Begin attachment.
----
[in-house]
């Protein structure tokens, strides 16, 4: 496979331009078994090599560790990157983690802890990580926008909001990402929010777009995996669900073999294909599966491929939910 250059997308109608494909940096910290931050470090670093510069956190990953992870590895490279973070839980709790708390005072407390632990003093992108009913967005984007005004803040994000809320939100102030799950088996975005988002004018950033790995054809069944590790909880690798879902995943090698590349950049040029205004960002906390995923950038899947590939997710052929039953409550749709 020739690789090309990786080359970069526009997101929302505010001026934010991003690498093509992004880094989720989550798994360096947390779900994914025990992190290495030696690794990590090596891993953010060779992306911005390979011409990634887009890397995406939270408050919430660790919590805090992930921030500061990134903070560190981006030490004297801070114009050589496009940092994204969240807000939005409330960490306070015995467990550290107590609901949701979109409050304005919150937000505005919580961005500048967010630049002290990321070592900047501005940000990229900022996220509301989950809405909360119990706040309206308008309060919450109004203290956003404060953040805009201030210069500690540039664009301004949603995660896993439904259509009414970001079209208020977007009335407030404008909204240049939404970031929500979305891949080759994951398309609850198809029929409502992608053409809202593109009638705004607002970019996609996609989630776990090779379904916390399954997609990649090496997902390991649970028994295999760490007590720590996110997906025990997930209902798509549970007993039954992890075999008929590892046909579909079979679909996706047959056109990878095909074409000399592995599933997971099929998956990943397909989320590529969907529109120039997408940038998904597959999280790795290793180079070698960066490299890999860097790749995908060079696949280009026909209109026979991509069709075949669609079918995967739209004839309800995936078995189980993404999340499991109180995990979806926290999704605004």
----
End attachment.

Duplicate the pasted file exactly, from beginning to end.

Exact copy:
[in-house]
């Protein structure tokens, strides 16, 4: 496979331009078994090599560790990157983690802890990580926008909001990402929010777009995996669900073999294909599966491929939910 250059997308109608494909940096910290931050470090670093510069956190990953992870590895490279973070839980709790708390005072407390632990003093992108009913967005984007005004803040994000809320939100102030799950088996975005988002004018950033790995054809069944590790909880690798879902995943090698590349950049040029205004960002906390995923950038899947590939997710052929039953409550749709 020739690789090309990786080359970069526009997101929302505010001026934010991003690498093509992004880094989720989550798994360096947390779900994914025990992190290495030696690794990590090596891993953010060779992306911005390979011409990634887009890397995406939270408050919430660790919590805090992930921030500061990134903070560190981006030490004297801070114009050589496009940092994204969240807000939005409330960490306070015995467990550290107590609901949701979109409050304005919150937000505005919580961005500048967010630049002290990321070592900047501005940000990229900022996220509301989950809405909360119990706040309206308008309060919450109004203290956003404060953040805009201030210069500690540039664009301004949603995660896993439904259509009414970001079209208020977007009335407030404008909204240049939404970031929500979305891949080759994951398309609850198809029929409502992608053409809202593109009638705004607002970019996609996609989630776990090779379904916390399954997609990649090496997902390991649970028994295999760490007590720590996110997906025990997930209902798509549970007993039954992890075999008929590892046909579909079979679909996706047959056109990878095909074409000399592995599933997971099929998956990943397909989320590529969907529109120039997408940038998904597959999280790795290793180079070698960066490299890999860097790749995908060079696949280009026909209109026979991509069709075949669609079918995967739209004839309800995936078995189980993404999340499991109180995990979806926290999704605004």